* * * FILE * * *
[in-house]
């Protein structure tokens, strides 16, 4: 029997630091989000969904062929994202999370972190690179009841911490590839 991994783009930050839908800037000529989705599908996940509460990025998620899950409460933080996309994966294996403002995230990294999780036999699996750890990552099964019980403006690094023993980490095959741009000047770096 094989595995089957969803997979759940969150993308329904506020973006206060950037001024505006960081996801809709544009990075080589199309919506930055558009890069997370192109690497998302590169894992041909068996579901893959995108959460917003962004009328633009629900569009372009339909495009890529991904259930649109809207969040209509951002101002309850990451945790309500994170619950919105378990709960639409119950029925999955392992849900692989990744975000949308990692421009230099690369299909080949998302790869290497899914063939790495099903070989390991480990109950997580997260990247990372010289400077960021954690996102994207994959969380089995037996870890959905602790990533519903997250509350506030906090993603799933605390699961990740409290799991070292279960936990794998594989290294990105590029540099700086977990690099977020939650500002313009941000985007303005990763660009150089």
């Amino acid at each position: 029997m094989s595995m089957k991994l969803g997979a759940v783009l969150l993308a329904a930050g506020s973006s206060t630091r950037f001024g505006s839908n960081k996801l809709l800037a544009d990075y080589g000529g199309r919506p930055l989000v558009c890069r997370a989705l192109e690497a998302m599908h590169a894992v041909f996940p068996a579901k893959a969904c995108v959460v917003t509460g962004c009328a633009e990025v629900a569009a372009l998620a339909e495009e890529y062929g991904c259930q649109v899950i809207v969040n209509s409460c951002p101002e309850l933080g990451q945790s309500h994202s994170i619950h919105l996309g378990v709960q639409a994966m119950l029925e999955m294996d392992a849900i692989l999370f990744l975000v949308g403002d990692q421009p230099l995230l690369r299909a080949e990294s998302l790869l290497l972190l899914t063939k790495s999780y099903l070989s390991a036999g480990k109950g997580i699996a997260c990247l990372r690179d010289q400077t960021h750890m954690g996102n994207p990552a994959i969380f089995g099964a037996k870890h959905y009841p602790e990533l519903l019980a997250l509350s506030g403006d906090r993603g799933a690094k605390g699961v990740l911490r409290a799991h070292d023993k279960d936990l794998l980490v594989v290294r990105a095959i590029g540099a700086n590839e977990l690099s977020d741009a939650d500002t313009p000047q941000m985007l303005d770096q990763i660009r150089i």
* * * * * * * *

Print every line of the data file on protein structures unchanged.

[in-house]
């Protein structure tokens, strides 16, 4: 029997630091989000969904062929994202999370972190690179009841911490590839 991994783009930050839908800037000529989705599908996940509460990025998620899950409460933080996309994966294996403002995230990294999780036999699996750890990552099964019980403006690094023993980490095959741009000047770096 094989595995089957969803997979759940969150993308329904506020973006206060950037001024505006960081996801809709544009990075080589199309919506930055558009890069997370192109690497998302590169894992041909068996579901893959995108959460917003962004009328633009629900569009372009339909495009890529991904259930649109809207969040209509951002101002309850990451945790309500994170619950919105378990709960639409119950029925999955392992849900692989990744975000949308990692421009230099690369299909080949998302790869290497899914063939790495099903070989390991480990109950997580997260990247990372010289400077960021954690996102994207994959969380089995037996870890959905602790990533519903997250509350506030906090993603799933605390699961990740409290799991070292279960936990794998594989290294990105590029540099700086977990690099977020939650500002313009941000985007303005990763660009150089």
């Amino acid at each position: 029997m094989s595995m089957k991994l969803g997979a759940v783009l969150l993308a329904a930050g506020s973006s206060t630091r950037f001024g505006s839908n960081k996801l809709l800037a544009d990075y080589g000529g199309r919506p930055l989000v558009c890069r997370a989705l192109e690497a998302m599908h590169a894992v041909f996940p068996a579901k893959a969904c995108v959460v917003t509460g962004c009328a633009e990025v629900a569009a372009l998620a339909e495009e890529y062929g991904c259930q649109v899950i809207v969040n209509s409460c951002p101002e309850l933080g990451q945790s309500h994202s994170i619950h919105l996309g378990v709960q639409a994966m119950l029925e999955m294996d392992a849900i692989l999370f990744l975000v949308g403002d990692q421009p230099l995230l690369r299909a080949e990294s998302l790869l290497l972190l899914t063939k790495s999780y099903l070989s390991a036999g480990k109950g997580i699996a997260c990247l990372r690179d010289q400077t960021h750890m954690g996102n994207p990552a994959i969380f089995g099964a037996k870890h959905y009841p602790e990533l519903l019980a997250l509350s506030g403006d906090r993603g799933a690094k605390g699961v990740l911490r409290a799991h070292d023993k279960d936990l794998l980490v594989v290294r990105a095959i590029g540099a700086n590839e977990l690099s977020d741009a939650d500002t313009p000047q941000m985007l303005d770096q990763i660009r150089i």